Wes: I try to answer them to the best of my ability.

Wes: But if it is something I do not know there are departments that deal with these questions.

You: I can appreciate that – is there anything else I need to know before I purchase these cards

Wes: We have spent 10 minutes discussing the question. If I knew don’t you think I would have told you 10 minutes ago?

Wes: It is what you use to connect to the net.

You: no I am asking any other questions other than the software – any considerations I should have before I choose one card or another

Wes: That is what someone just told me.

Wes: You say you have a Mac right?

You: yes

Wes: Alright.

Wes: One moment.

Wes: The PC 5740 PC Card is a great air card that will offer you nice features. The 5740 offers you download speeds of 400-700 kps and with wire-free and cable-free it offers you laptop the ability to go where you go. The 5740 offers both Broadband and National Access and gives you VZAccess for easy connection management. How does that sound?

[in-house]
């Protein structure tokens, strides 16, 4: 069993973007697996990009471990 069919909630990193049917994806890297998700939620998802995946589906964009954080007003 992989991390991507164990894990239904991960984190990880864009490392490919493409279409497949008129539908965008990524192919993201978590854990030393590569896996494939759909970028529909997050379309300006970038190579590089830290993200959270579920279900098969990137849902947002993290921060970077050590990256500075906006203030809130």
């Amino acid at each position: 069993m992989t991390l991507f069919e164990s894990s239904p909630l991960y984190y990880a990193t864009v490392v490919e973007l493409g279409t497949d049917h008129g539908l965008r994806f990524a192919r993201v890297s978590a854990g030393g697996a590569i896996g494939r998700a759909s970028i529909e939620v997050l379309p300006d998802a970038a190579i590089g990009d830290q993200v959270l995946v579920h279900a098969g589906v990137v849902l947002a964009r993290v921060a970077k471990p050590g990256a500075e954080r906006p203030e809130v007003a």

You: what is the difference between the 5750 you mentioned earlier and this one

Wes: That is also Mac Compatible.

Wes: The KPC650 card utilizes our VZAccess manager which serves as a focal point for all of your internet connection needs. Using BroadbandAccess the KPC650 operates with typical download speeds of 400?700 kbps and bursts up to 2.0 Mbps. It also features an adjustable antenna which can be angled for optimized reception.

Wes: That card is also Mac compatible.

You: the 5740 is 9.99 and the 5750 is 59.99 is there any real difference besides the price. I am willing to spend more if it makes sense to – quality of connection matters to me most

Wes: The 5750 is a faster card.